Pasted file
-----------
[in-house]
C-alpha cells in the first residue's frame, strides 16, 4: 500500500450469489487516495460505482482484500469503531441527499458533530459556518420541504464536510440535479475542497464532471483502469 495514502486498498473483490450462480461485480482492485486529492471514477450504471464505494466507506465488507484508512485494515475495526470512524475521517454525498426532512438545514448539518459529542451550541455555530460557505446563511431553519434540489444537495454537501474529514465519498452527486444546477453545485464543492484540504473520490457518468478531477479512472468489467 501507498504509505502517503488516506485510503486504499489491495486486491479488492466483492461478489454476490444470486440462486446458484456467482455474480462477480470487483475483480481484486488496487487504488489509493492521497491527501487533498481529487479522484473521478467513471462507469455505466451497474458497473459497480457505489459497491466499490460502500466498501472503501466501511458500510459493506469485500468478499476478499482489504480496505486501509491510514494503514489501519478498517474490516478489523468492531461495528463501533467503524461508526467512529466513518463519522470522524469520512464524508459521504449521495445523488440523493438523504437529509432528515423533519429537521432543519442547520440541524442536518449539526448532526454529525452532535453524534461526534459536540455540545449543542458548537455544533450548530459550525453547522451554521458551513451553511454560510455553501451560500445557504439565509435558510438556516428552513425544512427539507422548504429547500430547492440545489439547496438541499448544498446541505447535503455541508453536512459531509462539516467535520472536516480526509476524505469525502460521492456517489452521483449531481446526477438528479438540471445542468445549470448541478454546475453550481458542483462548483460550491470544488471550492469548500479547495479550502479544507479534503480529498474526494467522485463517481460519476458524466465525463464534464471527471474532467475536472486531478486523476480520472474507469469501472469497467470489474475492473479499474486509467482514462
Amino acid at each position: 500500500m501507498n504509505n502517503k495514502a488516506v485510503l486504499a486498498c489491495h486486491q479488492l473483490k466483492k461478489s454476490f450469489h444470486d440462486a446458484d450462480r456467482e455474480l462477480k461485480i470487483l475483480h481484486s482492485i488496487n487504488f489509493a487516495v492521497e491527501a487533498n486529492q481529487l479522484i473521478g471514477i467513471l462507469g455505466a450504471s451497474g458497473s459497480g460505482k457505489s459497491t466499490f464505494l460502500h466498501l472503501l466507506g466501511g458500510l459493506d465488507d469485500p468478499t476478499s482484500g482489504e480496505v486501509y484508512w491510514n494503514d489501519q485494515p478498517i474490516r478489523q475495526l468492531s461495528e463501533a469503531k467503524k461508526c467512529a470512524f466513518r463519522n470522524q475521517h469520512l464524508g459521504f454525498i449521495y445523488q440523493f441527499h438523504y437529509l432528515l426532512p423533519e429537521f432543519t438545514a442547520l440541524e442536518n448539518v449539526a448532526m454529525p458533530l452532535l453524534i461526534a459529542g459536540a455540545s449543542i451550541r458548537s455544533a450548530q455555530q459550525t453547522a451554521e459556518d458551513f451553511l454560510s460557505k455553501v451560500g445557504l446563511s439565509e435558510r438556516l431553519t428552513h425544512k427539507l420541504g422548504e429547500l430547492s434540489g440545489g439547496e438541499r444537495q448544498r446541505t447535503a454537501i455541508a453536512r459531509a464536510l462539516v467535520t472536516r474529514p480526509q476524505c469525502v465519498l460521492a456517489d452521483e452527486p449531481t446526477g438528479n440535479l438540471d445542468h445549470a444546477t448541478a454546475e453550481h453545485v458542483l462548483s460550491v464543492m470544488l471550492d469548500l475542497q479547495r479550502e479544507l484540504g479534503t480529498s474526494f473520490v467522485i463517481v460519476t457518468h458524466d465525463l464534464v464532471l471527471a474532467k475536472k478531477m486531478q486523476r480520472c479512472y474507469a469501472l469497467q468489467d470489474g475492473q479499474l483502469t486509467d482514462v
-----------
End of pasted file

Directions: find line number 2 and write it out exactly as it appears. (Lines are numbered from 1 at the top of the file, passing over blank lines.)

C-alpha cells in the first residue's frame, strides 16, 4: 500500500450469489487516495460505482482484500469503531441527499458533530459556518420541504464536510440535479475542497464532471483502469 495514502486498498473483490450462480461485480482492485486529492471514477450504471464505494466507506465488507484508512485494515475495526470512524475521517454525498426532512438545514448539518459529542451550541455555530460557505446563511431553519434540489444537495454537501474529514465519498452527486444546477453545485464543492484540504473520490457518468478531477479512472468489467 501507498504509505502517503488516506485510503486504499489491495486486491479488492466483492461478489454476490444470486440462486446458484456467482455474480462477480470487483475483480481484486488496487487504488489509493492521497491527501487533498481529487479522484473521478467513471462507469455505466451497474458497473459497480457505489459497491466499490460502500466498501472503501466501511458500510459493506469485500468478499476478499482489504480496505486501509491510514494503514489501519478498517474490516478489523468492531461495528463501533467503524461508526467512529466513518463519522470522524469520512464524508459521504449521495445523488440523493438523504437529509432528515423533519429537521432543519442547520440541524442536518449539526448532526454529525452532535453524534461526534459536540455540545449543542458548537455544533450548530459550525453547522451554521458551513451553511454560510455553501451560500445557504439565509435558510438556516428552513425544512427539507422548504429547500430547492440545489439547496438541499448544498446541505447535503455541508453536512459531509462539516467535520472536516480526509476524505469525502460521492456517489452521483449531481446526477438528479438540471445542468445549470448541478454546475453550481458542483462548483460550491470544488471550492469548500479547495479550502479544507479534503480529498474526494467522485463517481460519476458524466465525463464534464471527471474532467475536472486531478486523476480520472474507469469501472469497467470489474475492473479499474486509467482514462